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Old 31-03-2014, 12:49   #1
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seamless versus welded tubing

I want to build a custom pole to support both a wind generator and to be used as part of an outboard hoist. Without shopping around I find the following prices for the main tube (2.5" OD x .065 wall x 96" long):

Seamless $309
Welded $123

I'm would like your help in determining whether there is any reason not to use the welded tube.

The welded tube is smooth on the outside but has a bead on the inside. That's not a problem.

The strength of the welded is fine.

The only thing I can see as problematic is whether there are impurities (more iron) in the weld material that would cause it to rust. Does anyone have any idea about this?

Thanks in advance for your help.
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Old 31-03-2014, 12:53   #2
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Re: seamless versus welded tubing

After thinking about it, they surely use 316 weld rod. The question then becomes whether the heat of welding does something to enhance rusting. Hmmm. This is far beyond my expertise.
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Old 31-03-2014, 12:56   #3
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Re: seamless versus welded tubing

Welded tube should be more than adequate. Seamless tube is generally used to convey liquids or gases at high pressure. Tube welding generally does not require filler metal so the weld seam is identical to the parent metal provided the process is done correctly.
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Old 31-03-2014, 12:59   #4
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Re: seamless versus welded tubing

Thank you so very much. This will save me a bunch of money.
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Old 31-03-2014, 13:19   #5
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Re: seamless versus welded tubing

Welded tubing is intended as a structural member, e.g.: a pole to hold something up. Seamless tubing is intended to be used to hold and convey liquids or gasses, perhaps under high pressure (think pipe). High pressure inside a welded tube may split the seam.
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Old 31-03-2014, 15:34   #6
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Re: seamless versus welded tubing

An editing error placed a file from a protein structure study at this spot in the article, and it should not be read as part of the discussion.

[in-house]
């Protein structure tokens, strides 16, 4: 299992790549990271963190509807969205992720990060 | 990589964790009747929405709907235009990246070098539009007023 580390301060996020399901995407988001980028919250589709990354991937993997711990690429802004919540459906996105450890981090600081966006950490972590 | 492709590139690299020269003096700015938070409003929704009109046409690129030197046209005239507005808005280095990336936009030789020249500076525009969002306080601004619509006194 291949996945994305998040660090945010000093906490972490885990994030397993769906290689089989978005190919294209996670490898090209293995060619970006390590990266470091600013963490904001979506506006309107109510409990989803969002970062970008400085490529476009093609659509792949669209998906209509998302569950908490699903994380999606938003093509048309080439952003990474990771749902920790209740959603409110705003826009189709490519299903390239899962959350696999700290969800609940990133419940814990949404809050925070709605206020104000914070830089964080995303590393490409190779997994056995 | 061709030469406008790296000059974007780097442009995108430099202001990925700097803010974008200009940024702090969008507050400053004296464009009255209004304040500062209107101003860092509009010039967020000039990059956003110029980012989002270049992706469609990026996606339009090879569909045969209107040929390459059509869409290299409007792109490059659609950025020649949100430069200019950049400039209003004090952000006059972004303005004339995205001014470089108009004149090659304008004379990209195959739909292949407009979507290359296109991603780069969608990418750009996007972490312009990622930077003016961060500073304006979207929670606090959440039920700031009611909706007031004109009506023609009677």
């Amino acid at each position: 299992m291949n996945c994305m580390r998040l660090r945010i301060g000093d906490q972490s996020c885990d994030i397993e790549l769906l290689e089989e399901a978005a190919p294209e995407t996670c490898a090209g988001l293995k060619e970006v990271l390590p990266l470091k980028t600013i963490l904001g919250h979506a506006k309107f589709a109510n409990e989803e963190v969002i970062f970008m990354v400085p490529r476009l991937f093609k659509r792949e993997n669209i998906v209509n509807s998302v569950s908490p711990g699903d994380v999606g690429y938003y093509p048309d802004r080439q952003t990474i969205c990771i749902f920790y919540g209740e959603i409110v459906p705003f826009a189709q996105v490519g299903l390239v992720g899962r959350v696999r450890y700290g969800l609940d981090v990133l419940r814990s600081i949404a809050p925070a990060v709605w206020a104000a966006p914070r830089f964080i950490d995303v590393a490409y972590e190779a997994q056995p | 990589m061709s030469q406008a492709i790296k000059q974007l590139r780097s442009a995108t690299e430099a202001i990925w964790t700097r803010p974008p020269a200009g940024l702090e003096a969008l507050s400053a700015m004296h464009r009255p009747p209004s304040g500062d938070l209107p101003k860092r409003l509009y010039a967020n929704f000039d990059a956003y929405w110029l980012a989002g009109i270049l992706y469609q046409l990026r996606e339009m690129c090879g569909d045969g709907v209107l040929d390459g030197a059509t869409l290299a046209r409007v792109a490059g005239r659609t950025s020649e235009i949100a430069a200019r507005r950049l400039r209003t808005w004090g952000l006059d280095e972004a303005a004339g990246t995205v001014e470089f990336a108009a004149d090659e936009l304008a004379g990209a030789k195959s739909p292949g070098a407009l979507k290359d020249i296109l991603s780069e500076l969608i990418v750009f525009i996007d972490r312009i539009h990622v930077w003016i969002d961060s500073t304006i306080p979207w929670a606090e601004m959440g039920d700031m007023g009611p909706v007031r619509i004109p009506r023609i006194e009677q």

I concur if the weld is professional. Welding can cause premature rusting if the piece got too hot or wrong filler rod,just be careful on who welds it in.
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Old 31-03-2014, 16:24   #7
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Re: seamless versus welded tubing

I just noticed that the 1-inch stainless tubing sold for railings on boats is 304 not 316. I always thought that 316 was better in terms of corrosion resistance. Is there any reason to use 304?

Maybe they use 304 because it is slightly less expensive.
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Old 31-03-2014, 16:28   #8
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Re: seamless versus welded tubing

Quote:
Originally Posted by mlibkind View Post
I just noticed that the 1-inch stainless tubing sold for railings on boats is 304 not 316. I always thought that 316 was better in terms of corrosion resistance. Is there any reason to use 304?

Maybe they use 304 because it is slightly less expensive.
304 is less expensive, easier to weld, stronger, and for railings wore than sutable since it won't be subject to tensile loads (which exacerbate stress crack corrosion). 316 is more corrosion resistant, but that isn't always the controlling factor.
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Old 31-03-2014, 16:46   #9
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Re: seamless versus welded tubing

We use 304 on aircraft due to it's greater strength, but it is nowhere near as corrosion resistant. If you want it pretty use 316 slightly oversized to make up for the strength loss.
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Old 31-03-2014, 17:07   #10
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Re: seamless versus welded tubing

Thanks for the info on 304 vs. 316. Now all I need to do is make a decision. Ugh.
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Old 31-03-2014, 17:17   #11
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Re: seamless versus welded tubing

It depends on alot of things, but you are on the right track. Much seamless tubing is simply drawn down to cold work the whole tube after welding. This pretty much makes the weld disappear. The cold worked weld ends up with properties closer to wrought material rather than cast properties of a weld. If plain welded tubing was annealed after welding, then the weld will not rust worse than the other part. If you only need a little bit, why skimp? the labor etc is a lot more problem than the cost of tube.
regarding 304 vs 316... there isnt a huge amount of difference really, either one will fail in poor circumstances. Every sailor is hot on 316, but it's not a huge difference. What's more important is the surface finish, passivation, electro polishing or polishing.
Regarding welding electrodes, I cant remember now for sure, but in the aircraft industry, but I think 309 is used alot for most the 300 series or 321 which has titanium in it.
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